December 19, 2005 10:52:14 PM

Actually ATI does plan to release the X1300 and X1600 in AGP formats. They are scheduled to arrive in January.

http://www.theinquirer.net/?article=28159

Only the X1800 won't be available in AGP form so the X850 series will remain the fastest in AGP.

nVidia will likely port their lower model 7xxx to AGP to compete with the X1300 and the X1600 once they are released next year.
a b à CPUs
December 20, 2005 1:00:17 AM

Quote:
If you are not worried about a performance rig, the ASRock 939Dual-SATA2/ With AGP and PCIe got good reviews here on Tom's, and its only about $70.



Actually I do want to OC some, but not enogh to really matter with the M/BD I have in mind now. Abit has a good rep for making OC' M/BDs thus my pick.

Although the future is hard to predict I'd probably go with DFI if they are still as good as they are now when I upgrade to the newer tech. Hopefully that will be several years with what I am planning, I think,hope?
December 20, 2005 9:55:31 PM

Quote:
If you are not worried about a performance rig, the ASRock 939Dual-SATA2/ With AGP and PCIe got good reviews here on Tom's, and its only about $70. You won't be able to overclock with it, but it will let you keep your AGP and still start adopting the latest technologies. I haven't tested it myself, but there are newer BIOSes on the website that may fix some of the issues mentioned in the review.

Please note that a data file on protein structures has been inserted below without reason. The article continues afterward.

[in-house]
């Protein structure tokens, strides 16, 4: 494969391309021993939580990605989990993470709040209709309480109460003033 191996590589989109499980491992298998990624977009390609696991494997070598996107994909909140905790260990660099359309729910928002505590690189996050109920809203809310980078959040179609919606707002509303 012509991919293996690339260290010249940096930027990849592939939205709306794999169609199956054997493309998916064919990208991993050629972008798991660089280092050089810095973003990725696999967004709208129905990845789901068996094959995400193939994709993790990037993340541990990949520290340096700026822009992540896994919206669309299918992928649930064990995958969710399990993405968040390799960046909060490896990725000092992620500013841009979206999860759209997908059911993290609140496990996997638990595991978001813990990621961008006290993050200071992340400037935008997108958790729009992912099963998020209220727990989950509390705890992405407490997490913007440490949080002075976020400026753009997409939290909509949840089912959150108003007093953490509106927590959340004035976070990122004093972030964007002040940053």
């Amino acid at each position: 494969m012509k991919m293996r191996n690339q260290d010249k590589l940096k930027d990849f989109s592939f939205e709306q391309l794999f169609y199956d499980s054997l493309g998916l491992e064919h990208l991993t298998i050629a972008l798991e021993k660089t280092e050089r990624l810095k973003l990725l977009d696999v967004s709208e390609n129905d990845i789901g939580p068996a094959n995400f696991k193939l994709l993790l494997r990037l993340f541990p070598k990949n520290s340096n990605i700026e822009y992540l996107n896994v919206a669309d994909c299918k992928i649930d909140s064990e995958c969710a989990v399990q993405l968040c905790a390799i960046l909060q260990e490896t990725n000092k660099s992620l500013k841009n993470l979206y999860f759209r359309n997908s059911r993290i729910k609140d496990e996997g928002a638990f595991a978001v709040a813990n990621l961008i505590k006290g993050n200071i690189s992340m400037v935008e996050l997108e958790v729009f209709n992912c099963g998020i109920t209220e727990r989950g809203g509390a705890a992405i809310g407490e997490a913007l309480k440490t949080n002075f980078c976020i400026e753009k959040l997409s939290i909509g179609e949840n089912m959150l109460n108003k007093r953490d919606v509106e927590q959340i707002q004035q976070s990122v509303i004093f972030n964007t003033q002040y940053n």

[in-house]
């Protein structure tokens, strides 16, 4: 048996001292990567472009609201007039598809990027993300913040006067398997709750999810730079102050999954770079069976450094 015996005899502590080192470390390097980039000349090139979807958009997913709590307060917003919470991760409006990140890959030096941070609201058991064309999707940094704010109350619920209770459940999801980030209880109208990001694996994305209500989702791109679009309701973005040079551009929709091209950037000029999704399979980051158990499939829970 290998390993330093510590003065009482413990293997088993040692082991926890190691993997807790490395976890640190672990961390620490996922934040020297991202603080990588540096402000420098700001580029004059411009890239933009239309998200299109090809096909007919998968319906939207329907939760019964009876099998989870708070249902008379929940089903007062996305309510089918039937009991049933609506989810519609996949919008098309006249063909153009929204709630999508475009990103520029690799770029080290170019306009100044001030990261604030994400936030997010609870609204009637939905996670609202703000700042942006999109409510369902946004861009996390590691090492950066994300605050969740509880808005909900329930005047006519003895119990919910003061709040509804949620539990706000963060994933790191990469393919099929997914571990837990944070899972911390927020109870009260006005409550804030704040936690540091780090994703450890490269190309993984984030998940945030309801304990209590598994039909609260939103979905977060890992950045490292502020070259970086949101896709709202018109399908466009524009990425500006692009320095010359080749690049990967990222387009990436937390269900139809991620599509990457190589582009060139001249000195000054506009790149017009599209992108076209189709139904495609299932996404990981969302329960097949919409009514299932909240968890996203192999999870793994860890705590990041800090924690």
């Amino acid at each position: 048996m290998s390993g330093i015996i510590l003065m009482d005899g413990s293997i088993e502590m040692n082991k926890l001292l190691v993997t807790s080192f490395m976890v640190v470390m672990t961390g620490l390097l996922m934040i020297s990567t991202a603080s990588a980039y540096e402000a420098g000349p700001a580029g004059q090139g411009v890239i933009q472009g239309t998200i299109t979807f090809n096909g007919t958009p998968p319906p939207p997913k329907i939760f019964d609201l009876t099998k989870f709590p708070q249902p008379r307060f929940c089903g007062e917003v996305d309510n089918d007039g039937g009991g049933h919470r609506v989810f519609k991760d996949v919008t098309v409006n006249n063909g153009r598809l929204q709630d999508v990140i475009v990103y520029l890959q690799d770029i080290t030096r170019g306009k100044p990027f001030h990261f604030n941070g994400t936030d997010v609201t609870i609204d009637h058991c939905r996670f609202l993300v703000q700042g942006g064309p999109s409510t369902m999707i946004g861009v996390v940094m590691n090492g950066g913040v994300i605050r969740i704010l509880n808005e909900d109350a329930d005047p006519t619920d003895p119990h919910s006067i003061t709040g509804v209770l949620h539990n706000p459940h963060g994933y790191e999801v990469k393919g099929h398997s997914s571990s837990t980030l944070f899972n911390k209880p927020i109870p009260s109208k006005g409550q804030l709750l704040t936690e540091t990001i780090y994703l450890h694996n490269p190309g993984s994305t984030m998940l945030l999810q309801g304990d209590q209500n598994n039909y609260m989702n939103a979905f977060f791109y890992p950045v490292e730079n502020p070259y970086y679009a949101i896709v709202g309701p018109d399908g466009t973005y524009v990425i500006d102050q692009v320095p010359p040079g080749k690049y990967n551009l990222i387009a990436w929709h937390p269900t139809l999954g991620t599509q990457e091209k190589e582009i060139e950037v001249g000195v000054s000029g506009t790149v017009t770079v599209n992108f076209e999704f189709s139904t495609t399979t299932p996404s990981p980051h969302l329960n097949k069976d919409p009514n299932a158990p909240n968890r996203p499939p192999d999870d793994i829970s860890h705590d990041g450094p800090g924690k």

So, how do you call that when a 1.8GHz a3000+ run at 2.35 GHz on this board???

Damn, I though I was overclocking ...
December 20, 2005 11:32:37 PM

Quote:
If you are not worried about a performance rig, the ASRock 939Dual-SATA2/ With AGP and PCIe got good reviews here on Tom's, and its only about $70. You won't be able to overclock with it, but it will let you keep your AGP and still start adopting the latest technologies. I haven't tested it myself, but there are newer BIOSes on the website that may fix some of the issues mentioned in the review.